Properly Set Safety Valve

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Fred M. Freschette
Courtesy of Fred M. Freschette, R. D. 4, Red Deer, Alberta, CANADA.

R. R. 4, Red Deer, Alberta, CANADA.

I wrote an article in your magazine about boiling a boiler dry
with a ‘properly set safety valve’ without the boiler
exploding. It has been brought to my attention by a good friend
that my statement regarding properly set safety valve could be
misunderstood and I agree, so I will try to clear this matter
up.

I could have said, leave the safety valve off. However, whether
you have one on or off, I hope no one will ruin a good boiler to
find out. To write about boiling boilers dry just makes good
reading and brings up a little controversy, but nothing is really
gained unless someone relates their experiences so that others can
read and maybe absorb some good from them.

Here are a few boiler experiences I have had:

1. Case boiler from 110 H. P. Installed in Welshe’s Western
wear in Red Deer. Boiler used for heating. Relief valve set at 20
lbs. Controls failed to operate. Boiler was boiled completely dry
and fire continued in firebox until the outer shell was dull red,
so firebox would be much hotter. No explosion with relief valve at
20 lbs. Repair all flues loose and stay bolts neededends turned
down. Flues rerolled, otherwise boiler put back in service and
still okay.

2. Butt Strap Rumely 20 H. P. boiler in Schodopoles shop at
Eckville. Relief valve 20 lbs.

Controls failed and boiler boiled dry plus it was oil fired and
this extremely hot fire continued until it was discovered in the
morningouter firebox shell was red from the heat.

Repairs: all flues rerolled and all stay bolts ends turned down
plus some seams recaulked; this boiler was so hot that the engine
mount rivets were also leaking. After repairs boiler was put in
service and is still going strong.

3. Red Deer Water plant. 2 pass horizontal boiler that controls
failed on relief valve set at 20 lbs.this boiler was so hot that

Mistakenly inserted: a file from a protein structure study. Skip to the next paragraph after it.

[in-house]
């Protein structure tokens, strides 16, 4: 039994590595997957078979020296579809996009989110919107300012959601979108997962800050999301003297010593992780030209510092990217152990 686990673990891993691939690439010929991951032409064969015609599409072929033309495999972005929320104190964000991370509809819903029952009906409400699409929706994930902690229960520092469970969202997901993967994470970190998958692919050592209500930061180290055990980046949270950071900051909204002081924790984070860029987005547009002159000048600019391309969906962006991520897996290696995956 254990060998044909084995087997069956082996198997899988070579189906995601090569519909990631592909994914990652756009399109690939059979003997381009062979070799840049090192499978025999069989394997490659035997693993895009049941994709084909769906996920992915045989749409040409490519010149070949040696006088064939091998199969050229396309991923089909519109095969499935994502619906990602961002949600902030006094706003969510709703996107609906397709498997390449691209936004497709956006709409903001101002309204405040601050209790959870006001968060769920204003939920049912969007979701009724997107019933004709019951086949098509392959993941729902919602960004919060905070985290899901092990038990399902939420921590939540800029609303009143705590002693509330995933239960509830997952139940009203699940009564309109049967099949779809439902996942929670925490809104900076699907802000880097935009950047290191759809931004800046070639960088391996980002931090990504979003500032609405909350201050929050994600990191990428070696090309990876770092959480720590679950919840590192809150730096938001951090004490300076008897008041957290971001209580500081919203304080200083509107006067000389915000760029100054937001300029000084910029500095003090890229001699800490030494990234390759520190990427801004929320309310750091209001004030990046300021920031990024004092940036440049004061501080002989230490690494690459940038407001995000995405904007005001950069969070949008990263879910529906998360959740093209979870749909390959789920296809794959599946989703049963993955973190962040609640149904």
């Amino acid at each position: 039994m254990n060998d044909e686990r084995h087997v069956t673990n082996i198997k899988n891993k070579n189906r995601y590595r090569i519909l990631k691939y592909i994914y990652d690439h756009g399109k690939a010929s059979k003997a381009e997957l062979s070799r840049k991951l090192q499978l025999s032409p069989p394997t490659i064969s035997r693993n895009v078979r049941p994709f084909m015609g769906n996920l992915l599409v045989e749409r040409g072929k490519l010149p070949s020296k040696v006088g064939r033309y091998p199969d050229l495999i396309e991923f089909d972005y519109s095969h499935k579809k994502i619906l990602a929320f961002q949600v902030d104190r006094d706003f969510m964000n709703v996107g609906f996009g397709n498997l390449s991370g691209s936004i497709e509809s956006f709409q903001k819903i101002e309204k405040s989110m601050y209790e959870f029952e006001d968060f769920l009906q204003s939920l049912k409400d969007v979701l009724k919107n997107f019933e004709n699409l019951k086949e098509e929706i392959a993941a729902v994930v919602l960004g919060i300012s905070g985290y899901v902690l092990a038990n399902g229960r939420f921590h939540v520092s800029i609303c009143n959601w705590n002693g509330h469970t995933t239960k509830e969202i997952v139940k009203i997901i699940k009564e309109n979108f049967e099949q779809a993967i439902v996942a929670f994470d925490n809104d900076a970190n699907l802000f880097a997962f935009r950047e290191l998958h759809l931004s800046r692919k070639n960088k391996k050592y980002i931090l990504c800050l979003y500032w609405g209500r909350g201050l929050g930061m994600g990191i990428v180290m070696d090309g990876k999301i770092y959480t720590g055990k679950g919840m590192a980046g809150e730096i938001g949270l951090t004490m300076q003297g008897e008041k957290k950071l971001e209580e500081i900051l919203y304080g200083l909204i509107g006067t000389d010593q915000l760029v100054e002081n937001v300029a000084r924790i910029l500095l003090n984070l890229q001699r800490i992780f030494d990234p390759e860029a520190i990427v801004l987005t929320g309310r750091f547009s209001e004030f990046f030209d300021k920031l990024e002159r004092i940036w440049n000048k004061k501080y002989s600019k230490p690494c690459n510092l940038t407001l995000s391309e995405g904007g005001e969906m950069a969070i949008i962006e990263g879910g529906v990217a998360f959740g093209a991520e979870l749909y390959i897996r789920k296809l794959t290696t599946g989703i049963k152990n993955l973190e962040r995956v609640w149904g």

the doors to the boiler room had to be left open for some time
before the fire could be turned off. Repair: roll and reroll flues,
welded construction so no stay bolts loose-boiler still in
operation.

I could go on and on but we are dealing with 20 lb. boiler
pressure so if there was a proper setting I would say 20 lbs. is
about it as the above seems to bear this out.

Let’s try the higher pressure:

4. Traction Engine 65 H. P. Case 1915 Butt Strap boiler used for
heating water in town of Manning, Alta.

Relief valve set 150 lbs. Inlet and outlet water shut off,
apparently. Boiler boiled down quite a ways below crown sheet
before the crown sheet let go. It dropped off 8 stay bolts and it
sure did clean the grates and blew the firebox door off. I was
asked by the old fellow if I would repair it for him. I was up
north on holidays and I told him I would repair it for free as most
individuals cannot afford to hire a boiler-maker. I rolled the
flues twice and caulked the inner firebox seams, and beveled the
stay bolt ends and also the crown sheet holes then I heated and
carefully jacked the crown sheet up into place, then I welded the
stay bolts into place and if I do say so, it was a nice job. I left
this engine with 100 lbs. cold water test and it could, with some
work on the stay bolts be brought up to test but I quit because the
help I was to get never arrived and after 2 days of crawling in and
out of the firebox I said to heck with it as it seemed I was the
only one interested in fixing it.

The oil industry claimed many of our traction engine boilers for
use on drilling rigs. I believe some of the engineers who run them
had a grudge against these boilers by the way they abused them.

I have built this miniature boiler for a 3′ 32 Reeves Cross
Compound that John Kvill of New Norway, Alberta, CANADA, is
building.

I have seen boiler under steam, pumped full of drilling mud
because the mud pit overflowed into the water pit that the boiler
was drawing water from. Can you imagine a boiler filled with
drilling mud while under steam? The water legs were all bagged and
the mud turns into cement, so these boilers all made a one-way trip
to the scrap dealers. Also have seen crown sheets dropped from 35
lbs. up. This was done by injecting or pumping water on dry crown
sheets of course no safety valve can handle the explosion of water
into steam at this time.

Also have seen flues so badly limed up that all the flues were
froze together in one big ball of lime inside the boiler.

Hand hole plate left leaking until it grooved and channeled so
bad that the area had to be built up and ground down, flues in
front sheet left leaking until the flue sheet was channeled and had
to be repaired.

Have seen the cab blown off a locomotive with no one hurt and
also seen a collision between two locomotives where the engineer
and fireman were both scalded to death.

I would say Barring Material Defects, that 99% of the boiler
explosions in Canada and the U. S. A. were and are caused by Human
Error, about 95% from someone injecting water on a dry crown sheet,
and the other 4% caused by someone setting up the pressure on an
old worn-out boiler.

I do hope this clears up the safety valve setting and also
throws a little light on the subject. I also wish there were others
who would write of their experiences, as I think boiler repairs and
boiler failures should be kept in this magazine all the
timeconstant reminder to all as to what can happen through
carelessness and stupidity.

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